The piercing of intraoral structures to accommodate different types of jewelry has increased in popularity in the last few years. The association of an intraoral piercing with localized periodontitis is not well documented in the literature. A 22-year-old male presented to our clinic with a tongue stud placed through the mid-dorsum of his tongue. The inferior sphere was coated with plaque and calculus. Teeth #24 and #25 exhibited 6 mm interproximal probing depth and recession, horizontal radiographic bone loss, and tissue indentations consistent with the shape of the inferior ball of the tongue stud directly on the lingual surfaces of both teeth. The treatment consisted of an adult prophylaxis, flap curettage of the mandibular anterior region, oral hygiene instructions, and removal of the tongue stud. At our follow-up visit, the patient's oral hygiene had improved, he has removed the jewelry, and the attachment loss appears to have stabilized. ( info)

6/23. Pathologic migration--spontaneous correction following periodontal therapy: a case report.

    Periodontal disease is often associated with pathologic migration, which becomes an esthetic concern. A 17-year-old girl developed increasing gaps among her maxillary incisors. She had gingival enlargement in the palatal maxillary anterior region. The central incisors had pathologically migrated, resulting in a 2-mm diastema. Periodontal treatment was planned and completed. Following periodontal treatment, there was "spontaneous" repositioning of the central incisors. The 6-month follow-up revealed no change or deterioration of the periodontal condition. The patient was referred for orthodontic closure of the remaining diastema between the central and lateral incisors. ( info)

7/23. Locally delivered doxycycline hyclate: case selection, preparation, and application.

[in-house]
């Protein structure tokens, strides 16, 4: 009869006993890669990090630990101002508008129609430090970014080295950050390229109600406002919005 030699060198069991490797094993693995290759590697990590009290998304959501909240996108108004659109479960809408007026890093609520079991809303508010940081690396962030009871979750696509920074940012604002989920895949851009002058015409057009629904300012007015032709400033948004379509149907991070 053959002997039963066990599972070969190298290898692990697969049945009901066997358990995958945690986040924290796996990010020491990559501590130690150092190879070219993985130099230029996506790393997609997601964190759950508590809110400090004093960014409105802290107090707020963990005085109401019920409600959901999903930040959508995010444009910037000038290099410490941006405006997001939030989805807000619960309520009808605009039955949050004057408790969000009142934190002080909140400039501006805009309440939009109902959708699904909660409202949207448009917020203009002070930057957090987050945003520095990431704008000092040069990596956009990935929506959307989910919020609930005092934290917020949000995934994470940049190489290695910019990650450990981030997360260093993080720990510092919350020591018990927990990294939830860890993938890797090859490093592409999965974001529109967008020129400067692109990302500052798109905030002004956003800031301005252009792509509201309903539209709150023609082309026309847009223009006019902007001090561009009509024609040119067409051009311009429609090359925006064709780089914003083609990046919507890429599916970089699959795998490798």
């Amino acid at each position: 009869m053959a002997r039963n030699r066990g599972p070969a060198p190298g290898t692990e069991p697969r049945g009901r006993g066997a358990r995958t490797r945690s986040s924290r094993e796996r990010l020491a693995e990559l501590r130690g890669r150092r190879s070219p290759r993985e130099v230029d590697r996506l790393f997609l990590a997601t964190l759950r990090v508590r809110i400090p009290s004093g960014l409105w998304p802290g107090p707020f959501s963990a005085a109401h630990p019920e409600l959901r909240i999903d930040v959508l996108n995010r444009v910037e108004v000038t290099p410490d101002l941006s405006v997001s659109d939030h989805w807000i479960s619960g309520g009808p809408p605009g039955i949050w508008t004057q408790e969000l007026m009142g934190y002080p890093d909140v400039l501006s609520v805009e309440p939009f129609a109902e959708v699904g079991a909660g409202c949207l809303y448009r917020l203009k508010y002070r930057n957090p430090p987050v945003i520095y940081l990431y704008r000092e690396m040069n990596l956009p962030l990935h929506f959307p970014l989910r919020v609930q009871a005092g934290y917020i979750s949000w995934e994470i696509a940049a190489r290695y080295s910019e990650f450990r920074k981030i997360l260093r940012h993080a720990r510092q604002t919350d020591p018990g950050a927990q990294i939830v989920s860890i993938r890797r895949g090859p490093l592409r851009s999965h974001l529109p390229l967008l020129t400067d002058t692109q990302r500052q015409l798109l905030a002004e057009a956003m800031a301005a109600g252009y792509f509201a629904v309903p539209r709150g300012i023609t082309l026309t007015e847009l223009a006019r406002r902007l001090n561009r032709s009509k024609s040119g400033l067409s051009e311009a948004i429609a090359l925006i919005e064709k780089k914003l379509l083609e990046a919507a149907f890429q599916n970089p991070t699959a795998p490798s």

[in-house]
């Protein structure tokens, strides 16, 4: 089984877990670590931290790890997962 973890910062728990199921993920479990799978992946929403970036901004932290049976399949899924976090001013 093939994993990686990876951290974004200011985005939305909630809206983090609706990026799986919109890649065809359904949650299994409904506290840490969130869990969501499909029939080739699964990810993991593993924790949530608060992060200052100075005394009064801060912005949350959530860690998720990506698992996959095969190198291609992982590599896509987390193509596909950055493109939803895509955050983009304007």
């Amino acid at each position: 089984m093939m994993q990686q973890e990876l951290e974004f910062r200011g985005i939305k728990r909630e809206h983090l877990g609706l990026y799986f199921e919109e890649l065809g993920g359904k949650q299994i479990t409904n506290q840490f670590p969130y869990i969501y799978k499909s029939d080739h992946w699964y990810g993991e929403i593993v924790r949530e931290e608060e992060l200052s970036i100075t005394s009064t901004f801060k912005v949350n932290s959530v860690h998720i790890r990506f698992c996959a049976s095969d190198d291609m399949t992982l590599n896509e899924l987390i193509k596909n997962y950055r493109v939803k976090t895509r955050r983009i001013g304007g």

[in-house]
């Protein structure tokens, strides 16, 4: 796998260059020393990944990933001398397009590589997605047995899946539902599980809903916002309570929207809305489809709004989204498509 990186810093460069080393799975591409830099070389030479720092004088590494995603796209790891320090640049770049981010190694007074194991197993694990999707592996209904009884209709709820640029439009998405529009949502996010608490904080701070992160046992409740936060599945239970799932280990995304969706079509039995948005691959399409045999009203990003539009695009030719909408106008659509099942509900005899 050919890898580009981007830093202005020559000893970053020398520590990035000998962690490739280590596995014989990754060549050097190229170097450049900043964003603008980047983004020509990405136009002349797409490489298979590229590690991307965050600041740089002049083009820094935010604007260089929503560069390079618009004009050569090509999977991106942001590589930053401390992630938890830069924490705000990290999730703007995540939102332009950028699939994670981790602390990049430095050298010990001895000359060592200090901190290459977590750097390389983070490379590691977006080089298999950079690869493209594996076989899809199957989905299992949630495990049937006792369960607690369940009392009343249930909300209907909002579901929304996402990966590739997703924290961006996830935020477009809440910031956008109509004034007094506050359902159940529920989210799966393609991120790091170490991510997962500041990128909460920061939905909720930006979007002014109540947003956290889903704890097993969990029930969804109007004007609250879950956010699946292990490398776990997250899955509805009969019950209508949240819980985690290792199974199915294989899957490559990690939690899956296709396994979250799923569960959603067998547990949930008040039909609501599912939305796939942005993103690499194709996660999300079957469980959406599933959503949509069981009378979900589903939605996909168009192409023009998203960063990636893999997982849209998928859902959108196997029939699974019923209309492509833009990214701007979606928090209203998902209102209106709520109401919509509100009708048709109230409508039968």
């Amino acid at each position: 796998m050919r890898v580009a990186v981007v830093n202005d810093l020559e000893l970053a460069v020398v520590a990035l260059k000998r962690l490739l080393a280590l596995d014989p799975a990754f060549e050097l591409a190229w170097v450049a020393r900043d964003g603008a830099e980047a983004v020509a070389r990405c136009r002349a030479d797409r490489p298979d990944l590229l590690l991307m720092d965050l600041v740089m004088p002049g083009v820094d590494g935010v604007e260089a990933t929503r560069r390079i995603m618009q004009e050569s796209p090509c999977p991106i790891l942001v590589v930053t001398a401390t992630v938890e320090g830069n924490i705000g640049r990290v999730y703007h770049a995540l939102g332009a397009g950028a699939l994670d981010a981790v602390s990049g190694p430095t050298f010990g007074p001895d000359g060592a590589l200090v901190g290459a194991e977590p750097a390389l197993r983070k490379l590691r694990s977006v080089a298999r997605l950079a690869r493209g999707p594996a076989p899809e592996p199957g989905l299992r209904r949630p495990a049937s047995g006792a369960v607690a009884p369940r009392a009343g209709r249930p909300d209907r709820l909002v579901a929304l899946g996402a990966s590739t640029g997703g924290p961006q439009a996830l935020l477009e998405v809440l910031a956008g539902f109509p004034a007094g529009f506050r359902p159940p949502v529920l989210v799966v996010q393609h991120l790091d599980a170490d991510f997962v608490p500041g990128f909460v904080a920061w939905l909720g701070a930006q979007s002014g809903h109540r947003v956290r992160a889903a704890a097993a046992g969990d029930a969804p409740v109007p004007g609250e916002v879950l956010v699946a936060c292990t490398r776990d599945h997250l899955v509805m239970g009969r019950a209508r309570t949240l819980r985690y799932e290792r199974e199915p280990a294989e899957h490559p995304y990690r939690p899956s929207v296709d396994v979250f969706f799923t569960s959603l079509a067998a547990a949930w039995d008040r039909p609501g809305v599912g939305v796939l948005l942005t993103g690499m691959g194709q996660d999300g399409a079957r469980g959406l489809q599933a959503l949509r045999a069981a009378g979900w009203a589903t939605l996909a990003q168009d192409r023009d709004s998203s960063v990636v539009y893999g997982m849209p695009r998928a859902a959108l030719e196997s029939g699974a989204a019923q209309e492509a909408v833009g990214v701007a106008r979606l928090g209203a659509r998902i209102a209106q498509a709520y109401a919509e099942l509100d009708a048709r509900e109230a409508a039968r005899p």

This article presents the perspective of a private practice clinician who participated in the phase III clinical trials of Atridox (doxycycline hyclate) 10%. The selection of periodontal cases most likely to benefit from treatment with Atridox as part of overall comprehensive case management is discussed. Atridox may be used either before or after scaling and root planing or, in more rare circumstances, as a stand-alone therapy. Preparation of the material is discussed, and guidance for optimal application is provided. ( info)

8/23. Peripheral giant cell granuloma: a case report.

    The peripheral giant cell granuloma is a reactive lesion of the soft tissue of the oral cavity. Clinical appearance ranges from normal tissue coloration to dark red or purplish. These are elevated lesions generally 5-15 mm in diameter. Etiology is considered to be chronic irritation. To decrease the risk of clinical recurrence, treatment is complete excision to include the underlying periosteum. Histologic features of the peripheral giant cell granuloma include multinucleated giant cells with a stroma that may contain osteoblasts, myofibroblasts, macrophages, and langerhans cells. A case report is presented. ( info)

9/23. Periodontal plastic surgical technique for gingival fenestration closure.

    Gingival fenestration is an opening through oral keratinized tissue, usually unattached, that is observed in thin gingiva with usually thick subgingival calculus deposits. This lesion is seen infrequently but may be more common than has been reported; lack of symptoms may inhibit patient awareness. Because surgical correction usually is not required, there are very few reports in the literature concerning this lesion. The following report describes a case of gingival fenestration and surgical treatment with a connective tissue/periosteal graft. ( info)

10/23. Comprehensive treatment concept in a young adult patient with severe periodontal disease: a case report.

    This case report describes the comprehensive treatment of generalized, advanced periodontal disease in a young patient. In view of the necessary reconstruction, the extensive destruction of the periodontal tissues required a systematic approach to determine the possibilities and the expectations of the patient. The subsequent oral rehabilitation was accomplished with fixed prosthodontics. In the mandible, strategically important anchor teeth were replaced with implants, allowing smaller units to be inserted. The long-term treatment result, however, can only be ensured with the full cooperation of the patient and consistent periodontal maintenance care. ( info)